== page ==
Selâhattin Ülkümen

Selâhattin Ülkümen (born 14 January 1914 in Antakya - 2003) was a Turkish diplomat and his country's consul in Rhodes during the Second World War, who assisted many local Jews escape the Holocaust and was declared Righteous Among the Nations.

Turkish and Greek Jews alike were deported to the death camps from the island of Corfu, but on the island of Rhodes, where Jews had prospered during 390 years of Ottoman rule until 1917 and under Italian occupation from then until 1943, Turkey’s Consul, Selâhattin Ülkümen, saved the lives of some 42 Jewish Turkish families, totaling more than 200 persons among a Jewish community of some 2000 after the Germans took over the island following Mussolini’s removal from power and Italy’s armistice with the Allies.

Ülkümen's interventions

On 19 July 1944 the Gestapo ordered all of the island’s Jewish population to gather at its headquarters in order to register for 'temporary transportation to a small island nearby', but in fact to send them to the gas chambers at Auschwitz. Ülkümen went to the German commanding officer, General Kleeman, reminded him that Turkey was neutral in the war, and asked him to release the Jews, including not only those who were Turkish citizens but also their spouses and relatives, even though many of the latter were Italian and Greek citizens. Some time earlier, Ülkümen had secured the release of thirty-nine Turkish and Greek boatmen who had been condemned to death for taking Italian soldiers to refuge in Turkey following the German occupation, but this time the commander at first refused, stating that under Nazi law all Jews were Jews and had to go to the concentration camps. Ülkümen responded by stating that ‘under Turkish law all citizens were equal. We didn’t differentiate between citizens who were Jewish, Christian or Muslim’ [Stanford J. Shaw, Turkey & the Holocaust]

He went on to inform Kleeman that ‘I would advise my Government if he didn’t release the Jewish Turks it would cause an international incident. Then he agreed’. [Ibid] The Jews protected by Ülkümen were released, though not until they were subjected to considerable additional harassment by the Nazi authorities. Ülkümen, however, continued to provide protection and moral support to those whom he had rescued and who remained on the island, all of whom were in mortal fear that they would also suffer the same fate since they still were required to report to the Gestapo daily and never knew whether or not they would be able to return to their homes. Soon afterwards, the Greek Jews on Rhodes, numbering 673 in all, were deported to Greece, and from there onward to extermination, with only one hundred and fifty one surviving the war.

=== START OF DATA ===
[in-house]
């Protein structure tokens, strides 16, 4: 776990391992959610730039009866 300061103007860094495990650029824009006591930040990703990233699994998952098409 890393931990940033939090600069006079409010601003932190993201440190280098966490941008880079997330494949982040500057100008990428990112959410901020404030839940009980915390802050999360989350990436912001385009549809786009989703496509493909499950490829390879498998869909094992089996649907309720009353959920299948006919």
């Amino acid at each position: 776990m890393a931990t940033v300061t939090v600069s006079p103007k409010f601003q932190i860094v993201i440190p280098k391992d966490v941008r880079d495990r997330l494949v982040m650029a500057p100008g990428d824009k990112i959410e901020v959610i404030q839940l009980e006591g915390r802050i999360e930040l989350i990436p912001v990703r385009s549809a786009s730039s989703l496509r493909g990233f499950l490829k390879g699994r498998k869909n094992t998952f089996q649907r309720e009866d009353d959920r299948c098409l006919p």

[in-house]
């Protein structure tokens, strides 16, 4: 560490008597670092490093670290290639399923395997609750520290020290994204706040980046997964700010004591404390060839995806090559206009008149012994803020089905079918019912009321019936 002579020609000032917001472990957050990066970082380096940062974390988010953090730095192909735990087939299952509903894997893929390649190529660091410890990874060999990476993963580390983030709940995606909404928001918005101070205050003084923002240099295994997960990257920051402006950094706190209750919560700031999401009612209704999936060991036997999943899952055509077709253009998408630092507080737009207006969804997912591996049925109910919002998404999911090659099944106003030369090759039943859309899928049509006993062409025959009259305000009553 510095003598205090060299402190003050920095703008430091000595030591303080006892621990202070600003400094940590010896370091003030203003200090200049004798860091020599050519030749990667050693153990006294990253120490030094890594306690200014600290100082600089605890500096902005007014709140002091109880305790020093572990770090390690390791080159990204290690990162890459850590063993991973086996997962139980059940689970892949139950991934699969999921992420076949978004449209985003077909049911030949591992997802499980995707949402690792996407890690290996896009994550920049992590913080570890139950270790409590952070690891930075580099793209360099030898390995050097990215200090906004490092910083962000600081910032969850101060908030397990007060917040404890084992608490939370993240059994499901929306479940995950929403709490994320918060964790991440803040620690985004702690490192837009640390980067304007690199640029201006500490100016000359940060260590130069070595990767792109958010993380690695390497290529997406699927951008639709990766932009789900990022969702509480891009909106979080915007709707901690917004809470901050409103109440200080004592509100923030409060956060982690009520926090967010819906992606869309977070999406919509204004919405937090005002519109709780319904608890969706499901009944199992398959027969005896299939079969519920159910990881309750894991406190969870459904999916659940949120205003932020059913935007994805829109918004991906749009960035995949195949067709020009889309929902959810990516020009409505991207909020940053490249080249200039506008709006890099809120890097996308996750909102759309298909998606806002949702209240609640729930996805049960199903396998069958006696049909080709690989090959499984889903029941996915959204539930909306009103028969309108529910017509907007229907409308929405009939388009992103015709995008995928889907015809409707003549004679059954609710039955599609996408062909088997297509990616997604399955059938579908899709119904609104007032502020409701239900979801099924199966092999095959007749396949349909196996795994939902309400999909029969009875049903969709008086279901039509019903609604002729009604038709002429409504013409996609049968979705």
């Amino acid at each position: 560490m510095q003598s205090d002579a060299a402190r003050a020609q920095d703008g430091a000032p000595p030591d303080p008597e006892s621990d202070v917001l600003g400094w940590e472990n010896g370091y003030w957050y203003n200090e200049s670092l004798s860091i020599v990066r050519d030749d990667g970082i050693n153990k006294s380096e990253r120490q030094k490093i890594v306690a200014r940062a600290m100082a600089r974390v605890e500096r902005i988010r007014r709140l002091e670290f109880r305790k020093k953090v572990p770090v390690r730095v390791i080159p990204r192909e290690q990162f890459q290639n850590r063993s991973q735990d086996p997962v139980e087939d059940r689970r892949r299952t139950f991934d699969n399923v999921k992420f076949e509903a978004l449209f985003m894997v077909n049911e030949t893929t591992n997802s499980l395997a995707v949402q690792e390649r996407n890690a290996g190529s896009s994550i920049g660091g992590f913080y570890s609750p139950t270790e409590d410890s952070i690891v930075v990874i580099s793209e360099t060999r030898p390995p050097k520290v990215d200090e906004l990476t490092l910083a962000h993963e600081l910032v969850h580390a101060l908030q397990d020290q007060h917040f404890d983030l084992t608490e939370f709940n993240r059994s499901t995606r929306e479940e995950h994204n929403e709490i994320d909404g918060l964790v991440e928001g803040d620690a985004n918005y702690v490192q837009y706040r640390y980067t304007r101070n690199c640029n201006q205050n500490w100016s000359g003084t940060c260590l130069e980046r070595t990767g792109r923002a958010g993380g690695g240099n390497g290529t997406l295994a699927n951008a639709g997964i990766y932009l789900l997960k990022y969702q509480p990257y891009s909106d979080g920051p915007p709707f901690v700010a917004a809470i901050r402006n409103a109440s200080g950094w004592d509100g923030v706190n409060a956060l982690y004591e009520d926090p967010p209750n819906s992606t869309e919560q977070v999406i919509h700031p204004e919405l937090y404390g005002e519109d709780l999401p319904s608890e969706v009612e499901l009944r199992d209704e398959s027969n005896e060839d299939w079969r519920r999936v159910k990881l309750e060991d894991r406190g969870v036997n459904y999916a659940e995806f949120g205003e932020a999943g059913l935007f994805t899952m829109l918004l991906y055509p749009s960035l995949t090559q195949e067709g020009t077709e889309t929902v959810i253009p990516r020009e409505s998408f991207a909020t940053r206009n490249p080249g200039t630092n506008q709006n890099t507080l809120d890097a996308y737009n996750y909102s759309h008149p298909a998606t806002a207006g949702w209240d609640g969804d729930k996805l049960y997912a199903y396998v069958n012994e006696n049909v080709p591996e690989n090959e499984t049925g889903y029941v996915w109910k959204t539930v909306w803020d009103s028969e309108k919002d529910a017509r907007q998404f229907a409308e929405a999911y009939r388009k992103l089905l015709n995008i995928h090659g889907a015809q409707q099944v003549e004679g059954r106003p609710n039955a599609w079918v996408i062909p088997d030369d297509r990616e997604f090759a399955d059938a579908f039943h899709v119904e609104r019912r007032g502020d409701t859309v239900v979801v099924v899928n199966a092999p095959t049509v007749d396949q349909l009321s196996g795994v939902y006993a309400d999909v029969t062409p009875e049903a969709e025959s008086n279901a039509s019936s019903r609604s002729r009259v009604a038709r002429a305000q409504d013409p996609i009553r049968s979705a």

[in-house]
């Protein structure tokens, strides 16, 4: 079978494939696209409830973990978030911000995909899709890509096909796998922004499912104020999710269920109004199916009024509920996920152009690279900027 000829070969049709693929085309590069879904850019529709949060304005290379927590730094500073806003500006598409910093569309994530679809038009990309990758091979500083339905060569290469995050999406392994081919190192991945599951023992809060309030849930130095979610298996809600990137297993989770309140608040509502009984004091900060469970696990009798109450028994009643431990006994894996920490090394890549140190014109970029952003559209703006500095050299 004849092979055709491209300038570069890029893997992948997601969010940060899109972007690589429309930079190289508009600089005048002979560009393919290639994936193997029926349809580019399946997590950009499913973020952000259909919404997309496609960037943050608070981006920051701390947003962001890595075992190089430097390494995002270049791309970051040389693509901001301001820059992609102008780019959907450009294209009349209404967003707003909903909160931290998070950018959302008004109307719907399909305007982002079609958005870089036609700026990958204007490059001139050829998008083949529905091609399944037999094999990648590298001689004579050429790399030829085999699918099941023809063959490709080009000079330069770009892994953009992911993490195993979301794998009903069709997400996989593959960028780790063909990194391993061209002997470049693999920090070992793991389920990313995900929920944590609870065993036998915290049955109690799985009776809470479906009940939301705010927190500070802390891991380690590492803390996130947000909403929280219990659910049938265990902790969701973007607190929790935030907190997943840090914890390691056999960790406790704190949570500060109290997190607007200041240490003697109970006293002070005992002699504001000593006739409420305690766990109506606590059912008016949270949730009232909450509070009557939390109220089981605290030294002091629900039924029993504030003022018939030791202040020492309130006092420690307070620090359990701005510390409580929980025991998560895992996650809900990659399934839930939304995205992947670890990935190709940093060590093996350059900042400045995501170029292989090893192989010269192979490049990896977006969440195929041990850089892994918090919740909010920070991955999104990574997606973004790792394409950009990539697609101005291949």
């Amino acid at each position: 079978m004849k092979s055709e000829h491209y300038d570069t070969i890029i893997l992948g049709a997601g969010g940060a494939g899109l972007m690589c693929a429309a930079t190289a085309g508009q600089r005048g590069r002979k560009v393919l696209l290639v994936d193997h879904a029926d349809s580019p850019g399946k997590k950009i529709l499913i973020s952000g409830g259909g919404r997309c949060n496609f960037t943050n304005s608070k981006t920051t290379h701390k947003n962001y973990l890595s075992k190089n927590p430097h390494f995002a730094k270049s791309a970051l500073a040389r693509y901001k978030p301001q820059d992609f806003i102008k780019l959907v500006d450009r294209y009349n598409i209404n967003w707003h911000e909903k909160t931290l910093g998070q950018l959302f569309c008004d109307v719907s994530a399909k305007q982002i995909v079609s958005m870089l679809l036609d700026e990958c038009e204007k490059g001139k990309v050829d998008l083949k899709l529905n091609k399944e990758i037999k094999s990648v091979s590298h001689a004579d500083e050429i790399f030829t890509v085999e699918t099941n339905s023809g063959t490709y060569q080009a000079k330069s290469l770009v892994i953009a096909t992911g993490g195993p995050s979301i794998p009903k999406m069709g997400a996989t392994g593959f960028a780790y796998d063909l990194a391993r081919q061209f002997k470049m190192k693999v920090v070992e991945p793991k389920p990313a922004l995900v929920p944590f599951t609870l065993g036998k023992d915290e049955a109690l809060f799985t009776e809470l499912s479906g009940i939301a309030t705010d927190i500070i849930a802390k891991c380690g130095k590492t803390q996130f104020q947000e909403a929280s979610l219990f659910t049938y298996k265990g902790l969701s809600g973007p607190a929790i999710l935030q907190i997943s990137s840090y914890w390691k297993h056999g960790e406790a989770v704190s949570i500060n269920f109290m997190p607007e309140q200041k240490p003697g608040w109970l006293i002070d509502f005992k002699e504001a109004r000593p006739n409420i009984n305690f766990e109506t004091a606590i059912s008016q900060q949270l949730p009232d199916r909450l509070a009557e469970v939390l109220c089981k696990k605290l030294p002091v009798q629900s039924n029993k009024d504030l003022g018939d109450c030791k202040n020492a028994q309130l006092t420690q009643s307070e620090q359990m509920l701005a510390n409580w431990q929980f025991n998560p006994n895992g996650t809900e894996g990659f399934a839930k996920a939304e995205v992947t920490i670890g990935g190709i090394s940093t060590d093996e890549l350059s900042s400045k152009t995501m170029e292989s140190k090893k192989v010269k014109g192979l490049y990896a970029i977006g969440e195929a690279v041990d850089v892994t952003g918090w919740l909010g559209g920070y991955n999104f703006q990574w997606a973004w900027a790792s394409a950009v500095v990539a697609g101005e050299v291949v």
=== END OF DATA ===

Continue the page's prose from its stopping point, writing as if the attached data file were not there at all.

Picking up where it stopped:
Nazi retaliation

In retaliation for his assistance to Rhodes’ Jews, immediately after Turkey joined the Allies and declared war on the Axis, German planes bombed the Turkish consulate, killing Ülkümen’s pregnant wife Mihrinissa Hanim as well as two other employees and deported Ülkümen to Piraeus, on mainland Greece, where he spent the remainder of the war in confinement. During the next six months, the Jewish Turks remaining on Rhodes were subjected to almost constant harassment by the Gestapo which often detained them for long periods of time, though it did not deport them as planned, presumably because of the disorder which spread throughout the Third Reich during the last days of the war.

Finally, early in January, 1945, when the German commander learned that representatives of the International Red Cross were about to visit Rhodes to look into the situation of its population, most likely to avoid the very damaging testimony as to their treatment which would have been given, he ordered the remaining Jews to go to Turkey, which they did the next day, in small boats across a stormy sea to safety at the port of Marmaris.

After the war

The head of the thirty-five person Jewish community that remained in Rhodes following the war, Maurice Sauriano, recently stated "I am indebted to the Turkish consul who made extraordinary efforts to save my life and those of my fellow countrymen" [Ibid] . Thanks to the help of the Quincentennial Foundation Vice President, historian Naim Guleryuz, who amassed the necessary testimony from those survivors who were still living, Ülkümen was declared Righteous Among the Nations by the Yad Vashem Foundation of Israel on 13 December 1989, with his name being inscribed and a tree planted in his honor at the "Path of the Righteous."

Ülkümen died in his sleep on July 7, 2003 in Istanbul, Turkey. He was 89.

ee also

* Behiç Erkin
* List of Turkish diplomats

References

External links

* [http://www.ulkumen.net Official Selâhattin Ülkümen web site]


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